Here are some tips for working with difficult classmates:

Be the leader – “Don’t fear stepping up and being the team coordinator or leader….This doesn’t mean being the person who does all the work, but ensuring everything gets done on time. Leaders also facilitate communication between members and help keep members on track. If you find yourself in the leadership role, keep an open mind and listen to everyone’s opinions,” wrote Ashley Ritter in “7 tips for surviving a group project,” posted May 20, 2012, on USA Today Educate.

Set goals and deadlines – Make sure everyone has his/her own jobs to do, spelled out and understood by each participant. Each person knows that the others in the group are depending on him to do his part.

Submit progress reports – Each participant should check in periodically to make sure everyone is on track with the project. The slacker in your group will be discovered soon. If he/she still causes trouble, talk to your professor.

What’s your strategy for dealing with a difficult professor or lazy classmate? 

For more information on the workings of higher education, check out Questia.com’s Higher and Adult Education library.

Posted in College Success Tips, Communication and Journalism, QTA Blog, Student resources | Tagged , , , , | 7 Comments

7 Responses to Tips for student success: Dealing with difficult professors and classmates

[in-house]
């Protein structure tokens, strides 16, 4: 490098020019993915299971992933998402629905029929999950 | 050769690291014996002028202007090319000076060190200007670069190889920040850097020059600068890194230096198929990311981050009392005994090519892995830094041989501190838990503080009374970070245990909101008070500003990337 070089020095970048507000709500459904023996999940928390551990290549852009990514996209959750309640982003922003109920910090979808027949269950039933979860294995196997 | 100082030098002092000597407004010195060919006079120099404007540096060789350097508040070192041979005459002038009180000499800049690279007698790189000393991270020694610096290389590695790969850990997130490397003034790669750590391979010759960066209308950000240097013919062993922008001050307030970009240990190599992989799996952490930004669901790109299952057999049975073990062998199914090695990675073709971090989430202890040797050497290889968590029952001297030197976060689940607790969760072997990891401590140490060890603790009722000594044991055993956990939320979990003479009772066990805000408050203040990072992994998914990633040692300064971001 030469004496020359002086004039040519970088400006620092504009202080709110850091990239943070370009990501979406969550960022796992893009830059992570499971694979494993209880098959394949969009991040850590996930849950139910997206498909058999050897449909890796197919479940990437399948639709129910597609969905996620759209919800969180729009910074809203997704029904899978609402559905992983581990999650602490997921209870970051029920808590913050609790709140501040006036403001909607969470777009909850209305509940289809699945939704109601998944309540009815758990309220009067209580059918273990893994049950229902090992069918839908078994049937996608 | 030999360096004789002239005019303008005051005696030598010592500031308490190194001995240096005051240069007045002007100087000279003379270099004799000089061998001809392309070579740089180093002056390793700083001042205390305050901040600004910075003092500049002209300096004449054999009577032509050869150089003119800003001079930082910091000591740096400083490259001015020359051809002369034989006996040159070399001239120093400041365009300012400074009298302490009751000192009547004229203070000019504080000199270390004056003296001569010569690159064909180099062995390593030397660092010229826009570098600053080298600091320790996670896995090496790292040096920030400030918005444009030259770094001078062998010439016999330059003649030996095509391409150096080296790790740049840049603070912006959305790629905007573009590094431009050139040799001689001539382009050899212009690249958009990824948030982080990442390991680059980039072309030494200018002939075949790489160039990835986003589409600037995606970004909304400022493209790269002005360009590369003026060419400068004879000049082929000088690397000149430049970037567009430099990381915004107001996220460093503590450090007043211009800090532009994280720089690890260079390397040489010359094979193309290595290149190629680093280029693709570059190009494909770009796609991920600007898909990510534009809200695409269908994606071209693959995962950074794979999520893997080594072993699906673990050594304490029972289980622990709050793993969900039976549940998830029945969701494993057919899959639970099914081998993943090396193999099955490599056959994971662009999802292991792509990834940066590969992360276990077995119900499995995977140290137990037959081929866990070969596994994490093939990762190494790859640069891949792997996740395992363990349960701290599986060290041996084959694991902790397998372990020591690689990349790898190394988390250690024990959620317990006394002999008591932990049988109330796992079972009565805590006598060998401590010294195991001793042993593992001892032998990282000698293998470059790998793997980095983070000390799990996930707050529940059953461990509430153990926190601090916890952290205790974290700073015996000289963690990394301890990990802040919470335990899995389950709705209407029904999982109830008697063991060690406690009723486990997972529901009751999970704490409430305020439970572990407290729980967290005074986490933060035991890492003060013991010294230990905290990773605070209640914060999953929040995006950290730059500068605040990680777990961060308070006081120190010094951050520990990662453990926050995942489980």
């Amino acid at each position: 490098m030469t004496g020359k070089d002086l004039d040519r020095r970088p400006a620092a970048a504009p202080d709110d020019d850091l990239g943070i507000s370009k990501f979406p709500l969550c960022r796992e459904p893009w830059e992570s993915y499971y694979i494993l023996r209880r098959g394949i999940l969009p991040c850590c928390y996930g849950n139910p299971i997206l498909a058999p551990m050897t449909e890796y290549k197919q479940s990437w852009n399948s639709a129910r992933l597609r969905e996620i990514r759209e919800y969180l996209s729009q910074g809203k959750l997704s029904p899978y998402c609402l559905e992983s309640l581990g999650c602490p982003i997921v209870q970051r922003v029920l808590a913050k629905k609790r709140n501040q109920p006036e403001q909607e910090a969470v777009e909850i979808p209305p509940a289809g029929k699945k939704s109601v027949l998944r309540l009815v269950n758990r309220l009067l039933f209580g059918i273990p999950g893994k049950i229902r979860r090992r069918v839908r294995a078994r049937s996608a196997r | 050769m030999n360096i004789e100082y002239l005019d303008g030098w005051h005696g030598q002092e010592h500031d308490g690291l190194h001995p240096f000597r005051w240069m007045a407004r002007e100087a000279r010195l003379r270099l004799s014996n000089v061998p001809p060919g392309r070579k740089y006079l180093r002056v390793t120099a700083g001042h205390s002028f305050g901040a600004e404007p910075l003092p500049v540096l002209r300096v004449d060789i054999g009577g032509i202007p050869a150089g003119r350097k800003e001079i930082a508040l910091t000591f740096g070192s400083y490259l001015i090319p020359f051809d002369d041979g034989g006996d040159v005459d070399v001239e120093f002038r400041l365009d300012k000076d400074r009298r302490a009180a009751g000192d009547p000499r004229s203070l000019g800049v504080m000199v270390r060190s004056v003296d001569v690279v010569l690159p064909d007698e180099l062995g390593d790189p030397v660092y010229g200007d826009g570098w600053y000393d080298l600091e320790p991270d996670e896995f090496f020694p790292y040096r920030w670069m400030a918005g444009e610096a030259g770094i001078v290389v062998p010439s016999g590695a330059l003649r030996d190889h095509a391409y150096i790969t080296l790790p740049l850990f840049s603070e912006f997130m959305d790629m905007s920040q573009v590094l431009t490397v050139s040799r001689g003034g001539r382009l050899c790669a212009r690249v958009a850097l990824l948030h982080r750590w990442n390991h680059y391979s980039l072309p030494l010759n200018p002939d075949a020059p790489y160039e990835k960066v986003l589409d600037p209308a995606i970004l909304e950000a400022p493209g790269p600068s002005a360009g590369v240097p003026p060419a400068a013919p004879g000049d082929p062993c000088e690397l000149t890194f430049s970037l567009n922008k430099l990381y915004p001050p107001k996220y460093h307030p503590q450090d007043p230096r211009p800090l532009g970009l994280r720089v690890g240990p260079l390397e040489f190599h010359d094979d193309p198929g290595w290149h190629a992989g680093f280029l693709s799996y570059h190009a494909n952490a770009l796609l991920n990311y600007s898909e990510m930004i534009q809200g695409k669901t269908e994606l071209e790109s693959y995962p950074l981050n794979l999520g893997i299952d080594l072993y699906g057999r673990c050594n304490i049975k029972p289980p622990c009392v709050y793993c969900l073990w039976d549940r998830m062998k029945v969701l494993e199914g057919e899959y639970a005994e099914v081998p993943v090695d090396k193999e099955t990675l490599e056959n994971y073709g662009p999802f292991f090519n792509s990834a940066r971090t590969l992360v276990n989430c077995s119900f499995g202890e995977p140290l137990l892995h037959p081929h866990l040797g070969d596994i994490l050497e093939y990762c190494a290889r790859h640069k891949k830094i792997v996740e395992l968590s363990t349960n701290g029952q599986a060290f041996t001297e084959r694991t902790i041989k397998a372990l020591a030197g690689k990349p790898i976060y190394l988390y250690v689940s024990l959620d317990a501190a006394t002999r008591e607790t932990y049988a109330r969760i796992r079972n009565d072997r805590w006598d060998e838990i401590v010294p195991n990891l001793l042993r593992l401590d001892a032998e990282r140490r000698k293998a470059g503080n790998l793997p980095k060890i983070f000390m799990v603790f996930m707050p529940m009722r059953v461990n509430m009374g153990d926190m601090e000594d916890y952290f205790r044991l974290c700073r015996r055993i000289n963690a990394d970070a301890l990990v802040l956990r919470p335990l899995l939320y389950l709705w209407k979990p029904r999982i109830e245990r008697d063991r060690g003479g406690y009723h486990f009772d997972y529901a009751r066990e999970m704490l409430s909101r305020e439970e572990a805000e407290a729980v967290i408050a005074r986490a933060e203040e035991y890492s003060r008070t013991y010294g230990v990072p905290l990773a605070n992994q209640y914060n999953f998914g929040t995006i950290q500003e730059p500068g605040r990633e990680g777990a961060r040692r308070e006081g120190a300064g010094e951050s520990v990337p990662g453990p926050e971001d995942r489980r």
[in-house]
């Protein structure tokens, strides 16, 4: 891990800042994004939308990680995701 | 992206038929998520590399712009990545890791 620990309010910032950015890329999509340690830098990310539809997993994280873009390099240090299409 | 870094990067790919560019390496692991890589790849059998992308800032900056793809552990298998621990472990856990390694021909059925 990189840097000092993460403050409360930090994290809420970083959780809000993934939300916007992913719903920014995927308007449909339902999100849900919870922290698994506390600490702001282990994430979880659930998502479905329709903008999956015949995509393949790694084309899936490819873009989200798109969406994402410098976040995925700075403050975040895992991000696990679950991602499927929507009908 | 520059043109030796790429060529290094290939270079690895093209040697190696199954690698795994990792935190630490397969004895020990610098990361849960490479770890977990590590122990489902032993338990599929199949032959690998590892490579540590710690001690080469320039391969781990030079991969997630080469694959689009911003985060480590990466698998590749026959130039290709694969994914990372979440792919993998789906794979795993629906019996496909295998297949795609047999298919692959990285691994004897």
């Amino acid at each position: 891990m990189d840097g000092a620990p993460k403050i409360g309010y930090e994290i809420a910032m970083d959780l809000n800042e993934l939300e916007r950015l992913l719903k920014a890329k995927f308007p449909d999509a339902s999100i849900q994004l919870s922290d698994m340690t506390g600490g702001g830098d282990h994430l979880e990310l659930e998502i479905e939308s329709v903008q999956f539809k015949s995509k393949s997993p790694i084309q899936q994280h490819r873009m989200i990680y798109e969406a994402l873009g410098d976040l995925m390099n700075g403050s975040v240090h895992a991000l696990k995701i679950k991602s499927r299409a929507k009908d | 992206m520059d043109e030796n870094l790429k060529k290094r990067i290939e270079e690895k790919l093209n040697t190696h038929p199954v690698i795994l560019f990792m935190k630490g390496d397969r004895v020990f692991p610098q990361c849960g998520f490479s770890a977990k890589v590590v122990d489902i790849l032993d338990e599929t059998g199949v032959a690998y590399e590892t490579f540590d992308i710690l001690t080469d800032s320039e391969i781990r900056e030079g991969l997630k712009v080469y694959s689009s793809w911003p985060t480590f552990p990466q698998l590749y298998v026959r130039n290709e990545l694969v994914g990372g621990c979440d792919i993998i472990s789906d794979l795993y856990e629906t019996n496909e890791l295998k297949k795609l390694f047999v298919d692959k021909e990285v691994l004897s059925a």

1. Porphyria says:

    It’s “the savage BREAST” not “the savage beast” (from Congreve’s “Mourning Bride”. Stuff like this doesn’t add to your credibility.

    • Nicole Reinard says:

      I believe the author was not looking to reference the savage breast from Congreve’s “Mourning Bride” but rather using “savage beast” as a figure of speech. Thank you for sharing your thoughts!

  2. Porphyria says:

    Sorry–I should have closed that parenthesis.

  3. am so glad to receive this very useful “Tips,” i hope you will still send me some more. I also believe that, these tips will help me so much, so i can be a successful student.

  4. Donna says:

    I would also add to dealing difficult professor – are you, the student, doing the work it takes to earn the grade you want? Have you submitted the assignments on time, in the required format?

    Students tell me that they deserve a higher grade – an A preferably – because they worked so hard/spent so much time/ on the class. However, there is no grade for “effort” in the syllabus.

    While there are truly difficult professors out there, students must accept responsibility for their work and learning. To recommend “take full responsibility for his inability to teach” without the student evaluating their learning and contribution leaves out the other 50% of the equation: student responsibility for learning.

  5. Denise says:

    What people don’t realize is that we are consumers, not just students and we do have rights. Lookat at the mission statement of the college, etc.